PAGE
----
If present trends continue, the U.S. will have a dual system of education in another decade. What is at stake is the great tradition of public schools, open to all, supported by all, controlled by the public, not corporations.
Secretary of Education Bill Gates might confront the contradictions between his hypotheses on school improvement and reality. He might even recognize the impossibility of implementing value-added teacher evaluations and Common Core testing at the same time.
Bill Gates is paying a "nonprofit" already overly involved in federal affairs to "help" the USDOE "improve" its operations -- and no doubt those "improvements" will coincidentally serve the lucrative, privatizing purposes of the nonprofit-affiliated "improvers."
The time is right for educators to reintroduce our old-fashioned, sensible, evidence-based approach to school improvement. "The Principles that Unite Us" presents a balanced game plan for communities and labor to unite for educational and social justice.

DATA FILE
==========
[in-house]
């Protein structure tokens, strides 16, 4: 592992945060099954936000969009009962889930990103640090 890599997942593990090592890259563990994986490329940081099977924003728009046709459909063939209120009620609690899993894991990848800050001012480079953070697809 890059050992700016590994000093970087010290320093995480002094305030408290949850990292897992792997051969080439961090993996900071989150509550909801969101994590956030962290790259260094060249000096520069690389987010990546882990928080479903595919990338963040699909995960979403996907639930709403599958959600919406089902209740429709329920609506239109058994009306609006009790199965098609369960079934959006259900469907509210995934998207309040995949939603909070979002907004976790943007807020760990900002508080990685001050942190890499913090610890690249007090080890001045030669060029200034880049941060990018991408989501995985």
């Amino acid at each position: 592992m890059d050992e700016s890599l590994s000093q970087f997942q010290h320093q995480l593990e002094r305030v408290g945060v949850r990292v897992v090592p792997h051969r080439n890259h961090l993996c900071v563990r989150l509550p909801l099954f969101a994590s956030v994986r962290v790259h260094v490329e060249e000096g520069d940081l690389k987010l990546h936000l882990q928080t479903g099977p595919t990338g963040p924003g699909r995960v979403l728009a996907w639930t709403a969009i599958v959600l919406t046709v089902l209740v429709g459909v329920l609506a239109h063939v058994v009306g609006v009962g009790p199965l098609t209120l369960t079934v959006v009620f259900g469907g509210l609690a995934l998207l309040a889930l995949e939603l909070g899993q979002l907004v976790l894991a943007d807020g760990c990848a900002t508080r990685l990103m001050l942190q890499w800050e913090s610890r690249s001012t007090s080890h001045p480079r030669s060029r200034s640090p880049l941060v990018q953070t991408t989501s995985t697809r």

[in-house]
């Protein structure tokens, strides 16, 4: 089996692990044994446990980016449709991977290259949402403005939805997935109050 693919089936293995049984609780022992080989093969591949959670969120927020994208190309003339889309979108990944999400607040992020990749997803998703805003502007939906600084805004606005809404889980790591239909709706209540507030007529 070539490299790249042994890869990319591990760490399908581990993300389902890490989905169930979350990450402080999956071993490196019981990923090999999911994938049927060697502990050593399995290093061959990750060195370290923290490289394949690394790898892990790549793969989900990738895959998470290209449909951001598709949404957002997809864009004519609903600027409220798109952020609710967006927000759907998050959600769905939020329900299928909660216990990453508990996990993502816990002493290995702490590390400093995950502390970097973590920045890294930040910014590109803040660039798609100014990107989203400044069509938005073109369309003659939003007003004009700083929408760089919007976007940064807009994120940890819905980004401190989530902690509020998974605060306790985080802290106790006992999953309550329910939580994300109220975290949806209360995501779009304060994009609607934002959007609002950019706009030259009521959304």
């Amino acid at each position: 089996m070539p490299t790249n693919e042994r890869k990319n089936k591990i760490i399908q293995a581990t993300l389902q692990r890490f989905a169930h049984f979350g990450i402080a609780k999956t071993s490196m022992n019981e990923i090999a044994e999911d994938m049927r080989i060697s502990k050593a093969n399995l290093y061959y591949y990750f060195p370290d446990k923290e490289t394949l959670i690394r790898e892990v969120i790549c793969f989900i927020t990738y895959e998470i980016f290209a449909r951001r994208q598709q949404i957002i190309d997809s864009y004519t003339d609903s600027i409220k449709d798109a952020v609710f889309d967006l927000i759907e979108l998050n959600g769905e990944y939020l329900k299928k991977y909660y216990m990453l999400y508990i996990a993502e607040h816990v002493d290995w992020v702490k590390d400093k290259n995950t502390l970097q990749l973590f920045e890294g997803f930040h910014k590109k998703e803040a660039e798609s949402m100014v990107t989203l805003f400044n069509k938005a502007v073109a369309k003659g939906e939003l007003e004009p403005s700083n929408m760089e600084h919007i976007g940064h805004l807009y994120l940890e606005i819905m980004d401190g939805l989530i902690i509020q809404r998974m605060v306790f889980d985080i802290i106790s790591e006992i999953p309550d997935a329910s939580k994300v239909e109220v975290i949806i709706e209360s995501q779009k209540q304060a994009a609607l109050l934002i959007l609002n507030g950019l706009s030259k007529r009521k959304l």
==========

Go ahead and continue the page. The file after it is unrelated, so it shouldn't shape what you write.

For many years the American Right -- and many of the most powerful elements of corporate and Wall Street elite -- have conducted a war on public employees. It's time for Progressives -- and Americans of all stripes -- to wake up and smell the coffee.
As a cautious enthusiast, I'm thrilled that people like Professor Meisenhelder are around to reinforce the important lesson that just because Tom Friedman says something (including the MOOC) is the unstoppable wave of the future does not necessarily make it so.
I have been told that "the unions" are the major forces on the side of classroom teachers in this fight against the corporate takeover of American public education. I want that to be true -- but I cannot ignore what I am seeing.
I have written a number of posts on the so-called Common Core State Standards (CCSS), an unprecedented effort by those outside of the classroom to exercise control over the classroom by standardizing what is taught in classrooms across the nation.
In this time of financial trouble and international turmoil, the arts and the humanities provide more than "enhancement," more than "benefit." They provide insight; they provide incentive; they inspire. They give us answers.
When my husband Jack and I got together more than twenty years ago, it was in a time when virtually every other marriage was ending in divorce, stats so terrible they'd engendered their own grim humor: You could shop for your next husband.